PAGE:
Socialized medicine is defined as a system of providing medical and hospital care for all at a small cost through government regulation. Britain’s National Health Service is one example of a completely socialized medicine system.
In a socialized medicine system, where, when and how services are provided are controlled and provided by the government – every aspect of health care, put simply. However, citizens can seek care outside the system like in the private sector.
Studies have shown that socialized systems outperform free-market profit-driven systems considering factors such as availability, quality and cost of care. A Johns Hopkins University Bloomberg School of Public Health report revealed that the UK’s socialized medical system performs better than the one in the US in terms of patient-reported perceptions.
A lot of industrialized countries around the world, as well as some developing countries, provide some form of publicly funded health care with universal coverage as the goal. The United States of America, on the other hand, according to the Institute of Medicine and other bodies is the only wealthy, industrialized nation not providing universal health care.
When it comes to socialized medicine, there will always be proponents for it and those against it. To know exactly why they hold differing views, take a look at the following pros and cons:
List of Pros of Socialized Medicine
1. It makes healthcare affordable
According to their official website, the NHS “was set up on the 5th July 1948 to provide healthcare for all citizens, based on need, not the ability to pay.” It was originally conceived as a response to the high number of casualties during the Second World War. To this day the NHS still continues to operate and is continually evolving as well.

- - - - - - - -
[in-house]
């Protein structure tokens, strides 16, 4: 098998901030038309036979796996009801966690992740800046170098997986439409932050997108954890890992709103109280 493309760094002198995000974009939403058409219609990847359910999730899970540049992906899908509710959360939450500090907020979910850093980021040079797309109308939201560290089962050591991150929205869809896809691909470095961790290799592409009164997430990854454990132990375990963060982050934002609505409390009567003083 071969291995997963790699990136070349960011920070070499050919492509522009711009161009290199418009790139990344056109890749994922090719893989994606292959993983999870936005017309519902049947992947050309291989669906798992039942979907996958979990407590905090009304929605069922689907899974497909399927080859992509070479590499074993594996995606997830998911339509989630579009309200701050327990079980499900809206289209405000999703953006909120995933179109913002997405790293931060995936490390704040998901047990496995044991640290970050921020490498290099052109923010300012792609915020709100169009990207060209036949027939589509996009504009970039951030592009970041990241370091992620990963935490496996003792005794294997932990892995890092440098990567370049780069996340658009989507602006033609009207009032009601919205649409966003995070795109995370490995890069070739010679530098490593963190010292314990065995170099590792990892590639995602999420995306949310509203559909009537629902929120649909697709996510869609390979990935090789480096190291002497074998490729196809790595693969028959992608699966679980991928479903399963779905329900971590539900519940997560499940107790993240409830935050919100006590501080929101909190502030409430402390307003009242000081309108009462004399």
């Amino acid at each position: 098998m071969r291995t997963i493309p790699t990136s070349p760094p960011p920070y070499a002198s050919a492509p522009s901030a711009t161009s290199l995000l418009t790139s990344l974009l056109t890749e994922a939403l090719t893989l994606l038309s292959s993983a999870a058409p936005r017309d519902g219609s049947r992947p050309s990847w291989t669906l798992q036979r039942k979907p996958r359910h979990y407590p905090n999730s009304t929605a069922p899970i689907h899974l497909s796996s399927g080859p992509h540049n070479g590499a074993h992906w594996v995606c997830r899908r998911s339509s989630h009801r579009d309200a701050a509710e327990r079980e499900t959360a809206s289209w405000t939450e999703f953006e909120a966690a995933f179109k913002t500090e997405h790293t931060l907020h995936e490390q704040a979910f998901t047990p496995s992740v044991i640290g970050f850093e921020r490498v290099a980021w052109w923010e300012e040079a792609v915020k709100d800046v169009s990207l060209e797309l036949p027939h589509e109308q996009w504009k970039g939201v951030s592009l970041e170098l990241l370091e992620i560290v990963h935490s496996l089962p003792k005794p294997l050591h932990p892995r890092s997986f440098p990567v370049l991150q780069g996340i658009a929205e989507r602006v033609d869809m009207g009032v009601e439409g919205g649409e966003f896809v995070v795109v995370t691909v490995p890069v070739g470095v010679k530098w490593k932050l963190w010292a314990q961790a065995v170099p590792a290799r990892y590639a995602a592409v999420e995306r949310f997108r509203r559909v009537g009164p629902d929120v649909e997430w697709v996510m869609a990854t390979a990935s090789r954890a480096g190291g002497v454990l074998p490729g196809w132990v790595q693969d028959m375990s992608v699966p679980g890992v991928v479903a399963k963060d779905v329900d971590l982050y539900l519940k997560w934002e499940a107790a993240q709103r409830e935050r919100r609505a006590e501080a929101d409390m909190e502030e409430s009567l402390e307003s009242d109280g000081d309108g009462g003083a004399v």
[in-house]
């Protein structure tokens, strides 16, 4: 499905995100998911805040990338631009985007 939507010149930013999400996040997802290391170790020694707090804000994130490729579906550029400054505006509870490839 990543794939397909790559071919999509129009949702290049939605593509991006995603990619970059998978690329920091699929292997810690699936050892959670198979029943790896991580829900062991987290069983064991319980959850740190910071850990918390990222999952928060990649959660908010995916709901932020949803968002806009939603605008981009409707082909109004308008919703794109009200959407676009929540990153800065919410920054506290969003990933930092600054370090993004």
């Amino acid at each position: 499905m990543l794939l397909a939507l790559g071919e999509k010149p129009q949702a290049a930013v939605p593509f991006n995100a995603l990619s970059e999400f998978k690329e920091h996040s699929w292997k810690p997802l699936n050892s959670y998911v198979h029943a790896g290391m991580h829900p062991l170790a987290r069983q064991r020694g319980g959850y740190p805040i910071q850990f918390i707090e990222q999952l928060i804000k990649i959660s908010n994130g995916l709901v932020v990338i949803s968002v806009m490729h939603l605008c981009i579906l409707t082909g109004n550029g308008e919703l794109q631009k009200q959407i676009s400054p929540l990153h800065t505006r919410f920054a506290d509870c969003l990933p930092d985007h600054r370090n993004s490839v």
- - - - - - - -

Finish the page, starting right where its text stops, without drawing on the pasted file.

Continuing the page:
Even if you don’t have enough money, are living below the poverty line or even if you belong to a middle class family but can’t shoulder your healthcare costs, you can be provided healthcare through a socialized system. And in ways that won’t break the bank too.
According to Consumer Reports, paying for healthcare is one of the top financial problems in America. A stunning three out of five Americans delay medical checkups just because they don’t have the money to see a doctor or to pay for care. Would this still happen if a publicly financed healthcare system was available? Studies say that 95% of Americans would be able to save money, and that’s despite the increased tax burden.
The most important takeaway here is that a socialized medical system is an attractive option given that it provides services to everyone, regardless of social or economic standing. So in the event that someone with no health insurance falls ill, they don’t have to delay or choose not to seek healthcare because they have no coverage. Put simply, every citizen has the right to receive at least the minimal medical attention needed.
2. It helps keep down the overall costs of providing medical care